The foreign minister, Martin Lidegaard, visited Afghanistan yesterday on the last leg of a diplomatic tour that also took in an event to mark the 25th anniversary of the fall of the Berlin Wall, as well as stops in Ukraine and Georgia.
The purpose of the Afghanistan visit was to meet the country’s new president, Ashraf Ghani, and its ‘CEO’, Abdullah Abdullah. It also coincided with the introduction of a government motion for a resoultion to contribute Danish military assistance to NATO’s Resolute Support Mission in Afghanistan, intended to provide non-combative assistance in a training and consulting role.
Big task ahead
“The forming of a coalition government after the presidential election in the summer is good news for Afghanistan,” Lidegaard said in a press release. “My conversations with Ghani and Abdullah were very encouraging, but they have a big task ahead of them.”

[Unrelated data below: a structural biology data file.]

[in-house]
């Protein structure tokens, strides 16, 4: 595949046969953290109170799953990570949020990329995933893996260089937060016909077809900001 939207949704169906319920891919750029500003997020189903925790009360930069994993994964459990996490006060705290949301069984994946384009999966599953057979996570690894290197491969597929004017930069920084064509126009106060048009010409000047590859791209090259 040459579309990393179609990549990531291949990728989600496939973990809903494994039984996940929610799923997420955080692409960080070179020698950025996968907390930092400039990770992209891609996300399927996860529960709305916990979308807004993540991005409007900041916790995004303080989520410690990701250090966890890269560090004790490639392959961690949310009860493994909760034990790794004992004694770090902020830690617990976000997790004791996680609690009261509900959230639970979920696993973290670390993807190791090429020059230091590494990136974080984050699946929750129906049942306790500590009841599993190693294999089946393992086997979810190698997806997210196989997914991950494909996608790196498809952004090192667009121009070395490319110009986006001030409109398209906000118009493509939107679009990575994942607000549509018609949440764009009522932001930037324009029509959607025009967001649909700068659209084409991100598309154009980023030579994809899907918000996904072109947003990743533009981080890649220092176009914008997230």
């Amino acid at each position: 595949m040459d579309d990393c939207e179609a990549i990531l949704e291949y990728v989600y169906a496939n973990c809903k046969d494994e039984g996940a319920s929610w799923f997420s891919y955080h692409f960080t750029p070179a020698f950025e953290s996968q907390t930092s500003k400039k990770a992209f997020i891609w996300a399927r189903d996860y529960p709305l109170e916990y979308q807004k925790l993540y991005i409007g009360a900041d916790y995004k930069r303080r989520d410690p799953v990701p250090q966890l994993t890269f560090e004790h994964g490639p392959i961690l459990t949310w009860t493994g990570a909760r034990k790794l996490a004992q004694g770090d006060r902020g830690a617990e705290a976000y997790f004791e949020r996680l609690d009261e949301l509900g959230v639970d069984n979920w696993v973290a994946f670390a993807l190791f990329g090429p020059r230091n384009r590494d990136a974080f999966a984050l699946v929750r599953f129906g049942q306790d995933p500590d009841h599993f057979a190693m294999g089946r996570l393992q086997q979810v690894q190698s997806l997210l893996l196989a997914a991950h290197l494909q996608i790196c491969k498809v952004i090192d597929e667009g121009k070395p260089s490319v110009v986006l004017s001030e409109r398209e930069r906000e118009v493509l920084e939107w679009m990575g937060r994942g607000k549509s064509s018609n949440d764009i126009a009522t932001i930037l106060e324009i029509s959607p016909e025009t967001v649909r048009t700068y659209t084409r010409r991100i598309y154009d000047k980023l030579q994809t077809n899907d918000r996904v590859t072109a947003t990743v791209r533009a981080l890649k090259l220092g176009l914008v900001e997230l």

Lidegaard said that Ghani and Abdhulla had indicated they would work to combat corruption and the lack of equality for women in Afghanistan. “We want to help Afghanistan continue its progress through development aid and by supporting politically and militarily the Afghans' own efforts to win peace,” he said.
“At the same time Denmark will hold the new government to the ambitious goals it has set itself. Especially when it comes to efforts against corruption and a better protection of women’s rights.”